One of my favorite landmarks in St. Louis is the Eads Bridge. Built in 1874, it is an intricate structure that was one of the first steel bridges in the United States. It is much more beautiful than the concrete giants that span the Mississippi now, and at the time it was considered revolutionary…
…but the structural stability of steel was severely doubted. No one had ever seen a bridge built in quite this fashion and there were predictions that it would fall into the river when the first load of cargo crossed it.
To allay his detractors, designer and builder James Eads staged an elaborate grand opening where 14 locomotives and a real elephant crossed the bridge first. Not only did they make it safely, but the bridge is still operational today, almost 150 years later.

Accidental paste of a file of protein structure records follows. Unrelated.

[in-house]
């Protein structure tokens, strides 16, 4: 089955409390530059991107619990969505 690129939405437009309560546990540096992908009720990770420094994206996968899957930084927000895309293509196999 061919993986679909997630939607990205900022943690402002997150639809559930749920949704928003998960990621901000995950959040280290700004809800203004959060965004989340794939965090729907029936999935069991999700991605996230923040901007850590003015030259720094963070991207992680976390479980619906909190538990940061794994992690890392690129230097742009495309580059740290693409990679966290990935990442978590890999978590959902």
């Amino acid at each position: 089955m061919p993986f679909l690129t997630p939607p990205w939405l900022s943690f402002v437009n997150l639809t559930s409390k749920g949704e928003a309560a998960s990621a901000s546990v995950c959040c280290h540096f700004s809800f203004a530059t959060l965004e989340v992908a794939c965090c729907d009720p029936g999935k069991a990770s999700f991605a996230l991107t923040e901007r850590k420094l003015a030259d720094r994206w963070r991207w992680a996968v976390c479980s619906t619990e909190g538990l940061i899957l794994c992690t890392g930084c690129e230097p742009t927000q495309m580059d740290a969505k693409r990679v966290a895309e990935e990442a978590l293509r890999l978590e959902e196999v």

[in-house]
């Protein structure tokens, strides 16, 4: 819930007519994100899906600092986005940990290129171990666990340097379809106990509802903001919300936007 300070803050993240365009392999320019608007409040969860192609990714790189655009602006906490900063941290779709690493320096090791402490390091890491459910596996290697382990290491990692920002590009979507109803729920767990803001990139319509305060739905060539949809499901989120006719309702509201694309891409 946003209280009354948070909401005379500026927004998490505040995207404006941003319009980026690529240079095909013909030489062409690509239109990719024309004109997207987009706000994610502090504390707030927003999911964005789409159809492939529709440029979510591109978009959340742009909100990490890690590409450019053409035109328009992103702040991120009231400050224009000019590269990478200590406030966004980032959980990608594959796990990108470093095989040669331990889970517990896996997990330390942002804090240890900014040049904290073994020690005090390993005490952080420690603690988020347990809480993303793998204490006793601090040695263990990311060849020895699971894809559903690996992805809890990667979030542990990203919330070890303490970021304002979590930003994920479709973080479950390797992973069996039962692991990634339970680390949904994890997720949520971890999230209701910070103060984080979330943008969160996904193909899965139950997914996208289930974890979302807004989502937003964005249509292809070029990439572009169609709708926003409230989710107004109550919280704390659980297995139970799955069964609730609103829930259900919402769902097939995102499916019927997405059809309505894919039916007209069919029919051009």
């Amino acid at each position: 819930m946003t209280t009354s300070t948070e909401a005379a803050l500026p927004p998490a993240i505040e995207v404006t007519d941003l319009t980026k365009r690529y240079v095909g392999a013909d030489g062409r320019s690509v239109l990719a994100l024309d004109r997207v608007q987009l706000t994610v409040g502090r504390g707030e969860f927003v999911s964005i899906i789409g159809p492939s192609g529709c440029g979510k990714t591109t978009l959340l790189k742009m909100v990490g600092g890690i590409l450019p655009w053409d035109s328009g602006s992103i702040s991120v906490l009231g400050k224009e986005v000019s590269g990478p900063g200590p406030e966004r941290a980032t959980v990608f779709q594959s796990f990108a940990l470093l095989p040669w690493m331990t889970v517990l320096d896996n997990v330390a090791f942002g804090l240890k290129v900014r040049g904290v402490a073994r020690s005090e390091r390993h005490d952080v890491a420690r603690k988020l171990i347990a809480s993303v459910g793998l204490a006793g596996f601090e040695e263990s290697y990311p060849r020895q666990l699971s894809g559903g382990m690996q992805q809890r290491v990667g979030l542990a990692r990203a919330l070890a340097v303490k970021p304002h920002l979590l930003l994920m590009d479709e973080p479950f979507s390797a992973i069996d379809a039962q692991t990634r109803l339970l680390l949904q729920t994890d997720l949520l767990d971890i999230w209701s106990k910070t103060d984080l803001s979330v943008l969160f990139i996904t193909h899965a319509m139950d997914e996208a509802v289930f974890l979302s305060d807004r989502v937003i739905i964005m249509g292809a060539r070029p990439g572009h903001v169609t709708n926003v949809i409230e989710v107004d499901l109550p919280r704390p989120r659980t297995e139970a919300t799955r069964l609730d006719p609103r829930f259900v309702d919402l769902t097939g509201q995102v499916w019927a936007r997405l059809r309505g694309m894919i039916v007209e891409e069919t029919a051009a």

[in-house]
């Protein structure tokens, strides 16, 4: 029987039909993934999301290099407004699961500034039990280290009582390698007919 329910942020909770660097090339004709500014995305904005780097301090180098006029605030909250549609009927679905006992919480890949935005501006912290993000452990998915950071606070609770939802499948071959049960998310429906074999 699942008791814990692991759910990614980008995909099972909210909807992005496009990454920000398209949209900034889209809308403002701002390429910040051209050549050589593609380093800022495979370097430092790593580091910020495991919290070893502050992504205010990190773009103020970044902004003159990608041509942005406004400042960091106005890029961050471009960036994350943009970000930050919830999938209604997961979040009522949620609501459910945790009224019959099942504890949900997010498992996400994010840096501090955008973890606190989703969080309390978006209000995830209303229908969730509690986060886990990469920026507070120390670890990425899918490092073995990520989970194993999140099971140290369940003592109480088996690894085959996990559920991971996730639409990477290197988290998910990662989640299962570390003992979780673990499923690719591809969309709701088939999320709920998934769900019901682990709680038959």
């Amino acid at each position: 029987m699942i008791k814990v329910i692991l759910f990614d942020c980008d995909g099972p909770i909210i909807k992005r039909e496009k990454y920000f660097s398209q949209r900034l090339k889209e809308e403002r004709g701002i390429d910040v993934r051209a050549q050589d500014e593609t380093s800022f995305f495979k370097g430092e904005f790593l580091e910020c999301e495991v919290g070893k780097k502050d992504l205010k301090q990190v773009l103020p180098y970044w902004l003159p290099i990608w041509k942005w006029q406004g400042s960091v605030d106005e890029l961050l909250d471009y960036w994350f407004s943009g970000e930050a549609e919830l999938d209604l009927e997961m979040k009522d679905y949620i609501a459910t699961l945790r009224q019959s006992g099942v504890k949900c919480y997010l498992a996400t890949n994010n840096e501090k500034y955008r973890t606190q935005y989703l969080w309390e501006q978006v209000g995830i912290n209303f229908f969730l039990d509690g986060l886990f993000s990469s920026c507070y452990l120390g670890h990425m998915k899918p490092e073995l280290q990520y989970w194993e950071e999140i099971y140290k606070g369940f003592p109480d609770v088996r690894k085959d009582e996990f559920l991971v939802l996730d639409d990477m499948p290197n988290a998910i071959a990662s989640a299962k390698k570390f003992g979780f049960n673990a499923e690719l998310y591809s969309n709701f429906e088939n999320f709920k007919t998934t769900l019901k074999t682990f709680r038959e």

Eads could have performed stress tests or shared loads of data with the public, but nothing would have made the same impression that a live elephant did. While an elephant actually “only” weighs about 10,000 pounds, it is perceived as a giant. The elephant was the visual that made the safety real.
The next time you need to convince doubters or establish credibility for one of your projects, don’t forget about the elephant. The impact of visuals stomps all over the impact of data any day.